You could use avisynth's stackvertical() or stackhorizontal() to play them side by side or on top of each other by playing the .avs in a media player
In a post here Dark said,
Quote:
Never compare by opening two videos at the same time, as usually your graphics card overlay can only accelerate one at a time, so the second one is not always identical.
Would that affect the above Avisynth script in AvsP ?

Oh and instead of a media player, can i do that in AvsP ?
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Old 15th June 2009, 22:22   #8  |  Link
poisondeathray
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It works fine, because it's only 1 avs script in 1 instance of a media player (so only 1 instance of the video card overlay is used). Dark S.'s comment refers to multiple instances of media players

Yes, you can do it with avsp only as well
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Old 15th June 2009, 22:30   #9  |  Link
St Devious
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Originally Posted by poisondeathray View Post
It works fine, because it's only 1 avs script in 1 instance of a media player (so only 1 instance of the video card overlay is used). Dark S.'s comment refers to multiple instances of media players

Yes, you can do it with avsp only as well
got it, thanks
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Old 16th June 2009, 03:09   #10  |  Link
Ramir Gonzales
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If I remember correctly, Someone very special told us screenshots have no value to compare codecs.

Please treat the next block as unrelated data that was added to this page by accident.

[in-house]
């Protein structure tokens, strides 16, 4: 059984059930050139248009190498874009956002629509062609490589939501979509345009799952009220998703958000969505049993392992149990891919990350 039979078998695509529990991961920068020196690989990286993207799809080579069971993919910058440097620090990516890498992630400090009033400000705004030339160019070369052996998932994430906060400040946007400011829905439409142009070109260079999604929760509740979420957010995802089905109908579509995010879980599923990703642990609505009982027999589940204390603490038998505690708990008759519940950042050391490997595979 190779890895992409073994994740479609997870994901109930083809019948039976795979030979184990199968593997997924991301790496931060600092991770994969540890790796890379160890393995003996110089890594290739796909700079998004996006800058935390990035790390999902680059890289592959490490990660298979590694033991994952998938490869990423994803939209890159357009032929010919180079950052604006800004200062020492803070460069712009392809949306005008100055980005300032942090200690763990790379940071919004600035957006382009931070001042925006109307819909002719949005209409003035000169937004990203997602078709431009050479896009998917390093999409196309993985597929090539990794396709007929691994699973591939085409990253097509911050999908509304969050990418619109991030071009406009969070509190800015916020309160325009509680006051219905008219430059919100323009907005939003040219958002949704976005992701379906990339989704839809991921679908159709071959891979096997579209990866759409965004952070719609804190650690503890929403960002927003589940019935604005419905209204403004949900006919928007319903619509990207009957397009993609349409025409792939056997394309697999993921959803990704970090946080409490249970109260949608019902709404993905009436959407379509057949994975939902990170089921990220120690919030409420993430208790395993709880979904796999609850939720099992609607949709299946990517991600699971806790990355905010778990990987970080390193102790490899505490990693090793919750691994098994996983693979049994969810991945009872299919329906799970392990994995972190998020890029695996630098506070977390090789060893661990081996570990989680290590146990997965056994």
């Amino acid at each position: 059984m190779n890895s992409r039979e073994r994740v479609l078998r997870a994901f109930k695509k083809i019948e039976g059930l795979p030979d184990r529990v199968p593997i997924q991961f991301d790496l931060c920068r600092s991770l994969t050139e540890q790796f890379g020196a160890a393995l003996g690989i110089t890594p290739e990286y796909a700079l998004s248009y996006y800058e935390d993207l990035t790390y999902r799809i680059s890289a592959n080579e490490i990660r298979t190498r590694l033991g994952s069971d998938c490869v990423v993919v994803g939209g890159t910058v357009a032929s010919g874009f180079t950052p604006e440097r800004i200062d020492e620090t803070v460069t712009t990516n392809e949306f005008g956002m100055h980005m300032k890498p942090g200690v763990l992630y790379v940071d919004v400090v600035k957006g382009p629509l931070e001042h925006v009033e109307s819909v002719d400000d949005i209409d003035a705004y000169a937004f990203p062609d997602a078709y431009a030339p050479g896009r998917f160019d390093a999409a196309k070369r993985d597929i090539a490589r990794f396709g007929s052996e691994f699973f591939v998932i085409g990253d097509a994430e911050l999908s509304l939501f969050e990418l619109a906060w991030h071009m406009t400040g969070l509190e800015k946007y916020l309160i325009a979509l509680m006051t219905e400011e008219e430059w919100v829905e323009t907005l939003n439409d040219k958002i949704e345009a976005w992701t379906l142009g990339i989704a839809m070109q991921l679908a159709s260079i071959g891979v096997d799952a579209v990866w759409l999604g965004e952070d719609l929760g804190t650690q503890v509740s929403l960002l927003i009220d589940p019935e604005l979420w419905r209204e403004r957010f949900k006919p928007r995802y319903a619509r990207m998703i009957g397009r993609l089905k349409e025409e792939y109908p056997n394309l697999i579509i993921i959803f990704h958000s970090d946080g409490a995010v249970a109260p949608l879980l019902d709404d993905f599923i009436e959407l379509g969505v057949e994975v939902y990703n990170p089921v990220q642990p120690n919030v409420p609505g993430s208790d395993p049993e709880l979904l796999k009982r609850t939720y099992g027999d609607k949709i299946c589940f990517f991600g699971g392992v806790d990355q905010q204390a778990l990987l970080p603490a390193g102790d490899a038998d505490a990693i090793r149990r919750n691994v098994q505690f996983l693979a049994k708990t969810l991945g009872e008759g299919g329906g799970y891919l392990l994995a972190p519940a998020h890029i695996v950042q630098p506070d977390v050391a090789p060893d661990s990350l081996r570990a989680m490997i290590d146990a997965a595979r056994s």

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Old 16th June 2009, 03:15   #11  |  Link
Dark Shikari
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Originally Posted by Ramir Gonzales View Post
If I remember correctly, Someone very special told us screenshots have no value to compare codecs.
Screenshots have value; you just have to be careful.

In particular, the following "gotchas" apply:

1. Do the two encoders you're comparing have different ratecontrol approaches? If so, one might look worse in a high complexity scene but better in a lower complexity one, or the reverse.

2. Are you comparing between different frametypes? A B-frame might look worse than a P-frame, for example. This is easy to avoid in comparisons between one or two encoders, but impossible to avoid in comparisons with many encoders, especially between very different video formats.

3. Does a particular encoder have very bad (or good) temporal stability? It won't show up in a screenshot.

This doesn't make screenshots useless; it just makes them incomplete as a way to compare video encoders. The primary problem is that visual comparisons "in motion" are incredibly hard to do objectively, especially when differences between two encodes are subtle.

One way to avoid this problem is to use many randomly-selected screenshots from the same clip in order to limit the bias effects involved in any particular one.